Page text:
The person on the other side was a young woman. Very obviously a young woman. There was no possible way that she could have been mistaken for a young man in any language, especially Braille.
Ahahahahaha! Ahahahaha! Aahahaha!
The Opera Ghost
Nanny Ogg found herself embarrassed to even think about this, and this was unusual because embarrassment normally came as naturally to Nanny as altruism comes to a cat.
People who didn't need people needed people around to know that they were the kind of people who didn't need people.
He had a unique stride: it looked as though his body was being dragged forward and his legs had to flail around underneath it, landing wherever they could find room. It wasn't so much a walk as a collapse, indefinitely postponed.
She'd even given herself a middle initial - X - which stood for "someone who has a cool and exciting middle name".
"What sort of person," said Salzella patiently, "sits down and writes a maniacal laugh? And all those exclamation marks, you notice? Five? A sure sign of someone who wears his underpants on his head. Opera can do that to a man."
"The singers all loathe the sight of one another, the chorus despises the singers, they both hate the orchestra, and everyone fears the conductor; the staff on one prompt side won't talk to the staff on the opposite prompt side, the dancers are all crazed from hunger in any case..."
Most people in Lancre, as the saying goes, went to bed with the chickens and got up with the cows. [footnote: Er. That is to say, they went to bed at the same time as the chickens went to bed, and got up at the same time as the cows got up. Loosely worded sayings can really cause misunderstandings.]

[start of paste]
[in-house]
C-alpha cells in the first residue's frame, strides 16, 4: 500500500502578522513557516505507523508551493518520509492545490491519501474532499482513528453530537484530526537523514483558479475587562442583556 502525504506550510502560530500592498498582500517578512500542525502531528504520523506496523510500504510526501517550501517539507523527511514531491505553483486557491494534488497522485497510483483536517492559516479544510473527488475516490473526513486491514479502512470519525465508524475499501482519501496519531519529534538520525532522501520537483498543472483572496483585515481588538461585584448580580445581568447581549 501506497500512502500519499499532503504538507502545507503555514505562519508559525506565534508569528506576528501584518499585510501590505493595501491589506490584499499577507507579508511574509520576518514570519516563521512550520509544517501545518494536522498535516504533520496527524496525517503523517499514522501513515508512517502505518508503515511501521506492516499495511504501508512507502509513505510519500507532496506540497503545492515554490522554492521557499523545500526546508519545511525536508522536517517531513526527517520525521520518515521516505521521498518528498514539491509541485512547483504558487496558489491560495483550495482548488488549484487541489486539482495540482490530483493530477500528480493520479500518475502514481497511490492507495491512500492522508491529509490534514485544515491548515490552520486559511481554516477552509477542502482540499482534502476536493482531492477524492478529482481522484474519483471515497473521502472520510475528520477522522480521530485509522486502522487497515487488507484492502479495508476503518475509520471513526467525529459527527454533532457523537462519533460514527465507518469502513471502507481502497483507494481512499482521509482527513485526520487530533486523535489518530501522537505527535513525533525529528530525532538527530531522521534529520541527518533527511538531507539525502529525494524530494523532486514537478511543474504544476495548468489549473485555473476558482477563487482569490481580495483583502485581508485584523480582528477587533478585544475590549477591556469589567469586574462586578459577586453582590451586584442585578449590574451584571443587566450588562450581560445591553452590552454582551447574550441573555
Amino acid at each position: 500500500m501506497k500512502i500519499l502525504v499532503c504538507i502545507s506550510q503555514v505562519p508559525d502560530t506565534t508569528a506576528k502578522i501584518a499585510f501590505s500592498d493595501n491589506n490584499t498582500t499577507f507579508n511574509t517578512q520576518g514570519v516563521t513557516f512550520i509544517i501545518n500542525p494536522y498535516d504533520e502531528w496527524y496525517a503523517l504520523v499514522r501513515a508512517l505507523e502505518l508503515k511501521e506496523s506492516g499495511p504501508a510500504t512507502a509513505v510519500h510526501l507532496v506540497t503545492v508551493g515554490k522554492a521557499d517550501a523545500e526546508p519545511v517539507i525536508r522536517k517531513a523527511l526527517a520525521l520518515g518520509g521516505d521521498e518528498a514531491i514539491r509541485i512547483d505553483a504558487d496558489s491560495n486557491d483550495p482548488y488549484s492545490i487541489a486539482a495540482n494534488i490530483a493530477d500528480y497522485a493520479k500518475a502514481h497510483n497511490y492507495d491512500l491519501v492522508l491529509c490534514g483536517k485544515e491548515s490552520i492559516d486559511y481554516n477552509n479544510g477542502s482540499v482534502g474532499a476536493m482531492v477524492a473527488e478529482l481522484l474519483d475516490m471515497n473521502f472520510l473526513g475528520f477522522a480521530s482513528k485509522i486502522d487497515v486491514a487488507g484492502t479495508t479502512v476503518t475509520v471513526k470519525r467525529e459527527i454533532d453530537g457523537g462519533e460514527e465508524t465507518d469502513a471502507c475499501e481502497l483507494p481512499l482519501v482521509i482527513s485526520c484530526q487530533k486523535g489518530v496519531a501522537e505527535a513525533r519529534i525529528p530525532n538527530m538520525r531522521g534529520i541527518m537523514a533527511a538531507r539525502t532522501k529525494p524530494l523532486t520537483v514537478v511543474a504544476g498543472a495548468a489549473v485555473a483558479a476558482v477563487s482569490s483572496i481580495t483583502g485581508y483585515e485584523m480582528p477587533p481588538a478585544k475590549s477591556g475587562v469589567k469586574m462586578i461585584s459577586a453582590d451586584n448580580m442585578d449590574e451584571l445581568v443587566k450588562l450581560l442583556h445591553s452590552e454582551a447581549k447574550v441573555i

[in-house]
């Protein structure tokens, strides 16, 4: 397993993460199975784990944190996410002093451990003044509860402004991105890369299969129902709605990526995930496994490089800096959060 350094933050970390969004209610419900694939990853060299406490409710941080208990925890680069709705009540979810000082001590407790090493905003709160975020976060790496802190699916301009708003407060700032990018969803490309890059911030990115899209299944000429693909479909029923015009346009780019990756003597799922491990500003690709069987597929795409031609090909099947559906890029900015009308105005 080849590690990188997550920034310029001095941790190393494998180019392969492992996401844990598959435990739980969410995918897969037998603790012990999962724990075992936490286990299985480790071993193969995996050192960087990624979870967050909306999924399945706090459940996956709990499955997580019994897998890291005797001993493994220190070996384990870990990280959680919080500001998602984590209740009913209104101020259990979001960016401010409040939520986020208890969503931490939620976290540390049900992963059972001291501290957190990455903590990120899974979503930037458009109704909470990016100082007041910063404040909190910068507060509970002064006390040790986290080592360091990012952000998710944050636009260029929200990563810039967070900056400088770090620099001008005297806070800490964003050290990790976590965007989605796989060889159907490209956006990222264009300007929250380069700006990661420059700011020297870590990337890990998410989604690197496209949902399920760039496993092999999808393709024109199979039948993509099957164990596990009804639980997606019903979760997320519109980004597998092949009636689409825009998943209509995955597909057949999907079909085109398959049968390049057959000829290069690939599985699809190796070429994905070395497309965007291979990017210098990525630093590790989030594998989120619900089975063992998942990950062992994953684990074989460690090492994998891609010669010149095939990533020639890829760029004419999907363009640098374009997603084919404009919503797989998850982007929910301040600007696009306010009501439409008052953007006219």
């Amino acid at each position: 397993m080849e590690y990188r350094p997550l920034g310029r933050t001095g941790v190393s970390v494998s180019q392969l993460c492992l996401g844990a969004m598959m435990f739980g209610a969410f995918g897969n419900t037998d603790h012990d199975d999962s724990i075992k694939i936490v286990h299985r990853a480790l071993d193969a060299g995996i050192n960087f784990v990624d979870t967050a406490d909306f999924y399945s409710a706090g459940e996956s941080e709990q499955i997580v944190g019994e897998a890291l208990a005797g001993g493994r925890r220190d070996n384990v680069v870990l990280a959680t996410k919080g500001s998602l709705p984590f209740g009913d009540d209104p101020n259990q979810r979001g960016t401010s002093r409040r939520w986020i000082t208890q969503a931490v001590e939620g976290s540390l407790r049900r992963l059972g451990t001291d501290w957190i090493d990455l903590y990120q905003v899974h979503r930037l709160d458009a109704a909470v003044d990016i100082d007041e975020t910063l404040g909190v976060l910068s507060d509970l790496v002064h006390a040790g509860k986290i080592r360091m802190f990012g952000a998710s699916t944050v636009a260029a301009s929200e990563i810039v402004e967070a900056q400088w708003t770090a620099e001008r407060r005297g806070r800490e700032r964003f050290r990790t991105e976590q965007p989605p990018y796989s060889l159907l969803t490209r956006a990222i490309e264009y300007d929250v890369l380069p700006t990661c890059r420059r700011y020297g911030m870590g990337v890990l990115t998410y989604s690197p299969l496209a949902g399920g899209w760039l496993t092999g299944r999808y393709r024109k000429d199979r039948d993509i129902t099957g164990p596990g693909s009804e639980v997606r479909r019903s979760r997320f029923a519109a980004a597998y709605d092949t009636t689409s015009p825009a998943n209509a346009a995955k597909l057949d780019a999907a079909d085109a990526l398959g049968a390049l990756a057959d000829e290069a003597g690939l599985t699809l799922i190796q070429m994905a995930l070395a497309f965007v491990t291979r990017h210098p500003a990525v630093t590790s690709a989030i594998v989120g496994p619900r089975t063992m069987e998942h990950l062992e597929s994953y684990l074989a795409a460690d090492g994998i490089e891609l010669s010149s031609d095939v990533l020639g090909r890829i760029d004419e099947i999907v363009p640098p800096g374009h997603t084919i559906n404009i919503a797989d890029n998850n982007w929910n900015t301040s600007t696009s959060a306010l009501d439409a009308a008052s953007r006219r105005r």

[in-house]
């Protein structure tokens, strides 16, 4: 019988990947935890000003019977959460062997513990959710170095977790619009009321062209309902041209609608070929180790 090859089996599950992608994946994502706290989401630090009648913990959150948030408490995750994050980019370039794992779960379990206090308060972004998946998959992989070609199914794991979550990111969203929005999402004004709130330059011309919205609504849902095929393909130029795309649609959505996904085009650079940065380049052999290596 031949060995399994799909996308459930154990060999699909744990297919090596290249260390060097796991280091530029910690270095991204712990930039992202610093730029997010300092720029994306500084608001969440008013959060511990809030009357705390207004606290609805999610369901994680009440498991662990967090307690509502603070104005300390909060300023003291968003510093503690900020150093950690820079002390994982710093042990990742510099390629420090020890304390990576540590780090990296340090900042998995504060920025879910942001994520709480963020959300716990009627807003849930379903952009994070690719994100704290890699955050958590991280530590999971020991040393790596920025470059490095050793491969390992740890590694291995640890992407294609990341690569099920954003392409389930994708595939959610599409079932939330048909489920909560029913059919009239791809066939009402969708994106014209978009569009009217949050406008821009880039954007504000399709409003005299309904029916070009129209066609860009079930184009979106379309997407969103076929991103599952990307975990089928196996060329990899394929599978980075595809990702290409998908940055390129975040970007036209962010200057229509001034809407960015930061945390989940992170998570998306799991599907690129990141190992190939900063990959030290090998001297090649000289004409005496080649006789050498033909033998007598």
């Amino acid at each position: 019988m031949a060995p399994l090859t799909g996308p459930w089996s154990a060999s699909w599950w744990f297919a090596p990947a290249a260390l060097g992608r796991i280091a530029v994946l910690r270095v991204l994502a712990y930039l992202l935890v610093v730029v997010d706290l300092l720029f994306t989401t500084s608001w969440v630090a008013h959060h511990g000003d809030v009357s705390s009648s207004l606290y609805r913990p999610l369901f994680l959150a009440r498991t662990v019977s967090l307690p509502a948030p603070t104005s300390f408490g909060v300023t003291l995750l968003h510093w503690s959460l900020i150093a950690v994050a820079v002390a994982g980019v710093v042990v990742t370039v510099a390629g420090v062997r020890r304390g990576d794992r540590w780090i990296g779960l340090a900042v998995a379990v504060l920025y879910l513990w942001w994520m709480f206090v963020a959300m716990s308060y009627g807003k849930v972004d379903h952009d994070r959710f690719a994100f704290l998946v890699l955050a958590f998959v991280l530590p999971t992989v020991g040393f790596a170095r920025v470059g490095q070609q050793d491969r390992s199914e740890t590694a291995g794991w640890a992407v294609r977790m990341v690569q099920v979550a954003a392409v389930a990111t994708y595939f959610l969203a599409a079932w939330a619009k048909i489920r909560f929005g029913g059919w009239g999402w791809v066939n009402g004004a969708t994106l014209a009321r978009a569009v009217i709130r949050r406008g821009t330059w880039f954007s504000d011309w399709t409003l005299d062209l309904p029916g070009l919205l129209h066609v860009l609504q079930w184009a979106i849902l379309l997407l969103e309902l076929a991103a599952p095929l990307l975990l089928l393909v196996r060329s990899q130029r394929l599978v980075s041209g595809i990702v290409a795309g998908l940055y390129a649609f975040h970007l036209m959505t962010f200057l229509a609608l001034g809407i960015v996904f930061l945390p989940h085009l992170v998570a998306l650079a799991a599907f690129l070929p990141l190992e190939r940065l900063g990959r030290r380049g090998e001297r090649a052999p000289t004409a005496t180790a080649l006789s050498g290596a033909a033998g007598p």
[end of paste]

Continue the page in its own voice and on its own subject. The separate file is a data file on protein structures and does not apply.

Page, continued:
"...my father is the Emperor of Klatch and my mother is a small tray of raspberry puddings."
Instead, people would take pains to tell her that beauty was only skin-deep, as if a man ever fell for an attractive pair of kidneys.
A day ago the future had looked aching and desolate, and now it looked full of surprises and terror and bad things happening to people... If she had anything to do with it anyway.
- "There have been...accidents."
- "What kind of accidents?"
- "The kind of accidents you prefer to call...accidents."
- "But I don't believe in reincarnation!" he protested.
- And this, Mr Pounder understood with absolute rodent clarity, meant:
Reincarnation believes in you.
It was done far more often than the audiences ever realized -- when singers had a sore throat, or had completely dried, or had turned up so drunk they could barely stand, or, in one notorious instance many years previously, had died in the interval and subsequently sung their famous aria by means of a broom-handle stuck up their back and their jaw operated with a piece of string.
After you'd known Christine for any length of time, you found yourself fighting a desire to look into her ear to see if you could spot daylight coming the other way.
"Well, basically there are two sorts of opera,' said Nanny, who also had the true witch's ability to be confidently expert on the basis of no experience whatsoever. 'There's your heavy opera, where basically people sing foreign and it goes like "Oh oh oh, I am dyin', oh, I am dyin', oh, oh, oh, that's what I'm doin'", and there's your light opera, where they sing in foreign and it basically goes "Beer! Beer! Beer! Beer! I like to drink lots of beer!", although sometimes they drink champagne instead. That's basically all of opera, reely."
No male had ever touched Agnes before, except perhaps to push her over and steal her sweets.
The pre-luncheon drinks were going quite well, Mr Bucket thought. Everyone was making polite conversation and absolutely no one had been killed up to the present moment.
Nanny could get a statue to cry on her shoulder and say what it really thought about pigeons.
Greebo could, in fact, commit sexual harrassment simply by sitting very quietly in the next room.
It is the fate of all banisters worth sliding down that there is something nasty waiting at the far end.
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